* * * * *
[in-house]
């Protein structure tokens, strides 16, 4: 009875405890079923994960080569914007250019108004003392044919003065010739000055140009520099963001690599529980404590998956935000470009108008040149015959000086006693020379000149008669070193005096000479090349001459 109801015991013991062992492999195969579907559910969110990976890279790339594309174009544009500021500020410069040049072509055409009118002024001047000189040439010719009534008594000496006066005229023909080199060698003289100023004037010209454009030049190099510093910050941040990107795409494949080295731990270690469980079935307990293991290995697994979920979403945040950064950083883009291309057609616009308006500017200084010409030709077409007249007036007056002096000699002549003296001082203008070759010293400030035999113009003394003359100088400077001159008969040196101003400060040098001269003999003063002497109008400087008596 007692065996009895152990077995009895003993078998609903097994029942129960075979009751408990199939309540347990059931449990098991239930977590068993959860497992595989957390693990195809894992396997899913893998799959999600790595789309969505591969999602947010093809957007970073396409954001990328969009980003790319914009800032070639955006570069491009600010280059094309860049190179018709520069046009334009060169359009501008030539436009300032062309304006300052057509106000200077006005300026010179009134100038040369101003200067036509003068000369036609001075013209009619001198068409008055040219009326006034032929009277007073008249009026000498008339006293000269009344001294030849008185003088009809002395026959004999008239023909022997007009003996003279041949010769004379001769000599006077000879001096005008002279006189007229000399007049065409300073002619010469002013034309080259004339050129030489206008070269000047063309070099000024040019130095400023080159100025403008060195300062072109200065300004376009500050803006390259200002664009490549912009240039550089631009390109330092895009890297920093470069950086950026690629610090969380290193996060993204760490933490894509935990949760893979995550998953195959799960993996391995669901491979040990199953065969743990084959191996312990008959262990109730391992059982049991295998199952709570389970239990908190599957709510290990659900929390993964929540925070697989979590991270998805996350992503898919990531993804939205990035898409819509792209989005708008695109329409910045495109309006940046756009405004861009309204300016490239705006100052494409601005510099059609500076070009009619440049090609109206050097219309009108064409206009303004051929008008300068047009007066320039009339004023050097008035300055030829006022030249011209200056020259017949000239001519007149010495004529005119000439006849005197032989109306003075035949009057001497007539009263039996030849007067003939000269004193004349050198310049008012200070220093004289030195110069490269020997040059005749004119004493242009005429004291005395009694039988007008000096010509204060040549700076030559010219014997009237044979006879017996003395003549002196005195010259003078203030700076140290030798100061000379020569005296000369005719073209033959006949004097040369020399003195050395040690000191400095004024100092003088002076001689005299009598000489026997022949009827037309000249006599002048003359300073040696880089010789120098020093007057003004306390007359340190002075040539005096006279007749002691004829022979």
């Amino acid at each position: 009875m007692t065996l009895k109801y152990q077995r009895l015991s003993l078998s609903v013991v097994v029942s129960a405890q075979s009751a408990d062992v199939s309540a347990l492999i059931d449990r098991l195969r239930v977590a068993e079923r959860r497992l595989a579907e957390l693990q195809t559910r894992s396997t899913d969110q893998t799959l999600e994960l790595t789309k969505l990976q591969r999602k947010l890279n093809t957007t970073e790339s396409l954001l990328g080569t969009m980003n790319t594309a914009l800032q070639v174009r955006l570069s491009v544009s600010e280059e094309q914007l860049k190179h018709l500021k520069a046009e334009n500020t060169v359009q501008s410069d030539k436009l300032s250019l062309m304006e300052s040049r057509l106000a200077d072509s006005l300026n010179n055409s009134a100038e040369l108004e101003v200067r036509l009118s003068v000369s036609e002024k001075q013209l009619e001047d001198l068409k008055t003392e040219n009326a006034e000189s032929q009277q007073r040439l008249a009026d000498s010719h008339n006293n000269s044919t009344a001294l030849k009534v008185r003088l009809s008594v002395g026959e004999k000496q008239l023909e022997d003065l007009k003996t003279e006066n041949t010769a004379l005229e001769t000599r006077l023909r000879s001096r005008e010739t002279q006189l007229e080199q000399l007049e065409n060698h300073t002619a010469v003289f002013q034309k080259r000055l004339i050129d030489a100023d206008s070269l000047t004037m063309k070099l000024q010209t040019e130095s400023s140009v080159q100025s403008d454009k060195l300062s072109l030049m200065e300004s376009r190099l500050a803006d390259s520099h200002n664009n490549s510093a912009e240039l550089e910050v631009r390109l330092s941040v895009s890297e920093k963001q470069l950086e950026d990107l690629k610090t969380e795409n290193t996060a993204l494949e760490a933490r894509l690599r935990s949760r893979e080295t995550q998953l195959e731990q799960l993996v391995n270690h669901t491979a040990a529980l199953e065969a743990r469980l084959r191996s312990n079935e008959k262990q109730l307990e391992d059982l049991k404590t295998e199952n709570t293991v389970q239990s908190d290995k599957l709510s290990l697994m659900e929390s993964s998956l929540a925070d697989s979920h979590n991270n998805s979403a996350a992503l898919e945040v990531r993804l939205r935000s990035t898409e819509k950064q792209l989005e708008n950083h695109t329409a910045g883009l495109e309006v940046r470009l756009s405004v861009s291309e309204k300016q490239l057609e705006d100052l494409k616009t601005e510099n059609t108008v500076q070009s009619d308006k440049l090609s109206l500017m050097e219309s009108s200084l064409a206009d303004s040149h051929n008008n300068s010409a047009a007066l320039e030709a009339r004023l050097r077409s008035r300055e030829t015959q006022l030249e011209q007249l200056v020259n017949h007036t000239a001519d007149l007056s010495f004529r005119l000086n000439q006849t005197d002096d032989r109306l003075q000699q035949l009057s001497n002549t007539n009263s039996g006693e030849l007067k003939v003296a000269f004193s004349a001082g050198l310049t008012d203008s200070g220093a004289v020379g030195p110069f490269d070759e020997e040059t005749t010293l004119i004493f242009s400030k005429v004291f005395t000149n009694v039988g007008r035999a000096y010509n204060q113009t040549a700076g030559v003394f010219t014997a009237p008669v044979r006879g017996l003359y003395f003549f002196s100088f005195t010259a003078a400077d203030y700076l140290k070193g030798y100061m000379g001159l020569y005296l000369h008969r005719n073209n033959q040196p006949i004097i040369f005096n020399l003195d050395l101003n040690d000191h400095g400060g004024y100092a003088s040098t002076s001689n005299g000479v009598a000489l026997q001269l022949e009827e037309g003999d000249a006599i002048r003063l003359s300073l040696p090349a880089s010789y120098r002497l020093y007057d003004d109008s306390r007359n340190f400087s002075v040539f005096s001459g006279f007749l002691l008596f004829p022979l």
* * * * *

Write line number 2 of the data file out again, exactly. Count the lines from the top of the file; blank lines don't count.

């Protein structure tokens, strides 16, 4: 009875405890079923994960080569914007250019108004003392044919003065010739000055140009520099963001690599529980404590998956935000470009108008040149015959000086006693020379000149008669070193005096000479090349001459 109801015991013991062992492999195969579907559910969110990976890279790339594309174009544009500021500020410069040049072509055409009118002024001047000189040439010719009534008594000496006066005229023909080199060698003289100023004037010209454009030049190099510093910050941040990107795409494949080295731990270690469980079935307990293991290995697994979920979403945040950064950083883009291309057609616009308006500017200084010409030709077409007249007036007056002096000699002549003296001082203008070759010293400030035999113009003394003359100088400077001159008969040196101003400060040098001269003999003063002497109008400087008596 007692065996009895152990077995009895003993078998609903097994029942129960075979009751408990199939309540347990059931449990098991239930977590068993959860497992595989957390693990195809894992396997899913893998799959999600790595789309969505591969999602947010093809957007970073396409954001990328969009980003790319914009800032070639955006570069491009600010280059094309860049190179018709520069046009334009060169359009501008030539436009300032062309304006300052057509106000200077006005300026010179009134100038040369101003200067036509003068000369036609001075013209009619001198068409008055040219009326006034032929009277007073008249009026000498008339006293000269009344001294030849008185003088009809002395026959004999008239023909022997007009003996003279041949010769004379001769000599006077000879001096005008002279006189007229000399007049065409300073002619010469002013034309080259004339050129030489206008070269000047063309070099000024040019130095400023080159100025403008060195300062072109200065300004376009500050803006390259200002664009490549912009240039550089631009390109330092895009890297920093470069950086950026690629610090969380290193996060993204760490933490894509935990949760893979995550998953195959799960993996391995669901491979040990199953065969743990084959191996312990008959262990109730391992059982049991295998199952709570389970239990908190599957709510290990659900929390993964929540925070697989979590991270998805996350992503898919990531993804939205990035898409819509792209989005708008695109329409910045495109309006940046756009405004861009309204300016490239705006100052494409601005510099059609500076070009009619440049090609109206050097219309009108064409206009303004051929008008300068047009007066320039009339004023050097008035300055030829006022030249011209200056020259017949000239001519007149010495004529005119000439006849005197032989109306003075035949009057001497007539009263039996030849007067003939000269004193004349050198310049008012200070220093004289030195110069490269020997040059005749004119004493242009005429004291005395009694039988007008000096010509204060040549700076030559010219014997009237044979006879017996003395003549002196005195010259003078203030700076140290030798100061000379020569005296000369005719073209033959006949004097040369020399003195050395040690000191400095004024100092003088002076001689005299009598000489026997022949009827037309000249006599002048003359300073040696880089010789120098020093007057003004306390007359340190002075040539005096006279007749002691004829022979």